tion and arbitration to settle extreme
cases with justness and fairness to all
parties. The state must be the final arbi-
trator of all disputes and the protector
of industrial liberty. Whatever labor
achieves for itself, by education, by organ-
ization, and by persistent and determined
agitation, must finally be secured by just
and equitable laws in which rights are
determined and duties imposed.


Let us not forget that well directed
labor conquers all things. It is the great-
est power in the land. Labor is the only
true nobility. Labor of body and mind is
the only real worth of life. It has broken
the virgin soil of the western prairies,
cleared forests, built cities, and connected
them with railroads. It has made the
fertile soil to yield its increase, and the des-
ert to rejoice "and blossom as a rose." The
accumulation of wealth and increased in-
telligence make the achievements of labor
greater each year. While we celebrate
its triumph to-day and deplore its sorrows,
let us look boldly forward to a time when
there will be no division between capital-
ists and laborers, when there shall be no

classes in A.merica and when the aristo-
cracy of America shall be composed of
those who have done the most for the
elevation of humanity. Let us not forget
that labor organizations exist for the ele-
vation of their members. Let us cherish
whatever makes the home brighter, the
life more elevated and noble. Let us
hold to those things that make for inde-
pendence, freedom, and a noble citizenship,
and avoid that which tends to debase and
degrade. Labor is organized for peace
and not for war. In its struggle for
rights, principles, and elevation let calm
persistent advocacy be its watchword, and
it will have the sympathy of all right
thinking people. F. W. Blackmar.


■grPHE belief that there is nothing new
^^ under the sun, though far from
flattering to human vanity, is nevertheless
one which seems to have a peculiar fasci-
nation for most minds. It is a belief, too,
which has been so often justified in strange
and unexpected ways that it sometimes
seems as though men are not far wrong in
thinking that all they know, or can ever
know, was known by men who lived so
long ago that all accounts of their lives
have passed out of the realm of history
into that of tradition, myth and fable.
When a great discovery is made the world
usually does homage for a time to the
genius of the discoverer, and enthusiasti-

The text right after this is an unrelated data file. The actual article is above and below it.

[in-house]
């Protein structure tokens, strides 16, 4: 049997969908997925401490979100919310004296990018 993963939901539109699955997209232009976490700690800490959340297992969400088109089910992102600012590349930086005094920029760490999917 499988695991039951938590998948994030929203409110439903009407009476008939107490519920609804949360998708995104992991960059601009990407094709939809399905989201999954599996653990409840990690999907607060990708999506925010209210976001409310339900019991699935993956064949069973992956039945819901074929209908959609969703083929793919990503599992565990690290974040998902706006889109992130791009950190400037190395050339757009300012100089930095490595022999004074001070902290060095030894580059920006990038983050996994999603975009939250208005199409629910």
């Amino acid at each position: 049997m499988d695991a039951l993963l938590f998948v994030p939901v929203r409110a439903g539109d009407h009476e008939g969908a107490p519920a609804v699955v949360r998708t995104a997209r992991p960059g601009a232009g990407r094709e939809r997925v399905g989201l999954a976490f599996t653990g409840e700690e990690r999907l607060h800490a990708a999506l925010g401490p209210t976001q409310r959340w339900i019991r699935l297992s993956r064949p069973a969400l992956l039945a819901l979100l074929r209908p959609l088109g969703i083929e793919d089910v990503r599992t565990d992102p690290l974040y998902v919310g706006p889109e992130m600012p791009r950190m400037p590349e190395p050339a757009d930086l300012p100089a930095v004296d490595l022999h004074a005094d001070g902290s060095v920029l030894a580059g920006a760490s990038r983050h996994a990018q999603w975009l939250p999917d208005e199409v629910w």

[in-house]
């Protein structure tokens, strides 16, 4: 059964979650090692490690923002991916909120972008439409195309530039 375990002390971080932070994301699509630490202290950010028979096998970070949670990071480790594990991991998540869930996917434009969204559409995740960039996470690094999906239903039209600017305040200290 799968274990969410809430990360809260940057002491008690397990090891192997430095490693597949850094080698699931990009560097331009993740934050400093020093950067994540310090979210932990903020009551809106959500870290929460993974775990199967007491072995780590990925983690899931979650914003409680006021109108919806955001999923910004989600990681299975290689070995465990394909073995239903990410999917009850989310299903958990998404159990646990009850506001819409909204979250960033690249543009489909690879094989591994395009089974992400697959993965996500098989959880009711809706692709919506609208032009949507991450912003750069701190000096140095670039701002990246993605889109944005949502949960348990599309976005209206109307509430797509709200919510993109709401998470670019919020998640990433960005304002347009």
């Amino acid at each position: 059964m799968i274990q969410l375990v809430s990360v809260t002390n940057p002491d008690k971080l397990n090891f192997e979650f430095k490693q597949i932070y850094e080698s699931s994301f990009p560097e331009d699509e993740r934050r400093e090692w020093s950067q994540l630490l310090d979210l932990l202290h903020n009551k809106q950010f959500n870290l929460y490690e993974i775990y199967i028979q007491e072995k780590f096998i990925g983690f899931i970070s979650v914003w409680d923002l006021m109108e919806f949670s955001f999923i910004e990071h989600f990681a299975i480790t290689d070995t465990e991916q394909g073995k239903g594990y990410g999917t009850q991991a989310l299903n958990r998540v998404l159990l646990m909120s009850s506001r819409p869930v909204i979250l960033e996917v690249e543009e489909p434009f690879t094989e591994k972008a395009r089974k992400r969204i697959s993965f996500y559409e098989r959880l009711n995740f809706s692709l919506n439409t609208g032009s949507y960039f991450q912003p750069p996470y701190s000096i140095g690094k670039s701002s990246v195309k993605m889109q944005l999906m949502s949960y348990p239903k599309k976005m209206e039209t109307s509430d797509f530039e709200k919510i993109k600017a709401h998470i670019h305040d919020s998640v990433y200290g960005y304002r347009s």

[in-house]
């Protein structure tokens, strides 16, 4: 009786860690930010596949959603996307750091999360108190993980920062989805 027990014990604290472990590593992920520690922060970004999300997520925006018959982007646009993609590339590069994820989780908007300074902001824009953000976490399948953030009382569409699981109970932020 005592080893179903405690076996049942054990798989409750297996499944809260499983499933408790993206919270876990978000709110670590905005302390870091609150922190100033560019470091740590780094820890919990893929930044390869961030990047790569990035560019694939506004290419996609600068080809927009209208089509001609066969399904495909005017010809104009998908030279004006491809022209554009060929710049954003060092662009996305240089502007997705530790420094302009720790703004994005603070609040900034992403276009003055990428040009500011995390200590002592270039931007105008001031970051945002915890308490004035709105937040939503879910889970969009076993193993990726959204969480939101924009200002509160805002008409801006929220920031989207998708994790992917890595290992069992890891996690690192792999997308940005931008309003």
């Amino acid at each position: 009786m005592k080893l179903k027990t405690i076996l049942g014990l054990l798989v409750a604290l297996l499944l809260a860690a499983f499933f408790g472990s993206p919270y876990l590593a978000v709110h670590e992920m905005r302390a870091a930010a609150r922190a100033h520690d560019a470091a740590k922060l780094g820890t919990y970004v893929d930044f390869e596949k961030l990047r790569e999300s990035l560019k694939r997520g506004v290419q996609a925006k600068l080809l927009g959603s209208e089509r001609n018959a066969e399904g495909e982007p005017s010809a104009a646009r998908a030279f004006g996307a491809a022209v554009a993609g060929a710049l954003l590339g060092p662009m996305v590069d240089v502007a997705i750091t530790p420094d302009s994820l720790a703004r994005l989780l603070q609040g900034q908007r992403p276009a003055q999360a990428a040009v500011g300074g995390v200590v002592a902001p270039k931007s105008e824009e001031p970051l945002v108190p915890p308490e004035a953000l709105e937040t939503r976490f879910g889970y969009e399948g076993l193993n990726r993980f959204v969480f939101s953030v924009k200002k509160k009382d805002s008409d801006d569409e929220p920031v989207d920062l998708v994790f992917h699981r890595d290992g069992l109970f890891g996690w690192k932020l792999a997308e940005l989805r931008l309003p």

cally inscribes his name among the im-
mortals. But soon criticism proves that
the discovery is not the unfolding of some
entirely new fact or principle, but very
largely the remembering of something
known long ago. The name of the sup-
posed discoverer, though still graciously
left among the immortals, loses that halo
of glory with which the popular mind had
surrounded it. Genius is dethroned and
triumphant mediocrity reigns in its stead,

amid the applause of a world which desires
above all things to know the truth, what-
ever great reputation may suffer thereby.

These remarks are peculiarly applicable
to the events connected with the discovery
of America in the fifteenth century, and
to the controversies that have since raged
as to who was the real discoverer.

Among the many stories told and theo-
ries advanced to deprive Columbus of his
place in history as the discoverer of
America, there is certainly none stronger
or more interesting than that which attrib-
utes to the ancients a knowledge of the
existence of vast areas of land in the
Atlantic ocean, far to the west of Europe
and Africa. This theory rests largely
upon a story told by Plato in two of his
dialogues — Timceus' and Critias. Plato's
story is briefly as follows:

*Solon, the celebrated law-giver of
Athens, in the course of his travels in
Egypt, came to the great city of Lais,
which was situated at the head of the
Egyptian delta. Standing upon a bridge

*The Dialogues of Plato, translated by B. Jowett,
Vol. II., p. p. '618-521.


near the city one day, Solon fell into con-
versation with an aged Egyptain priest.
The conversation turned upon the subject
of ancient history, whereupon the priest
declared to Solon that the Greeks had no
traditons "hoary with age," but that all
their stories were but of yesterday when
compared with some which he could tell.
He would, he said, tell Solon an old
world story of a great war which had oc-
curred eight or nine thousand years ago,
between the Greeks and the inhabitants of
a vast island in the Atlantic, west of the
Columns of Heracles. This island was
larger than Asia and Libya together. It
was called Atlantis. Beyond it were other
islands of great size. West of all these
islands lay a great continent. In the island
of Atlantis there existed a powerful gov-
ernment which not only ruled over Atlantis
itself, but also over many of the other
islands, a part of the continent, and parts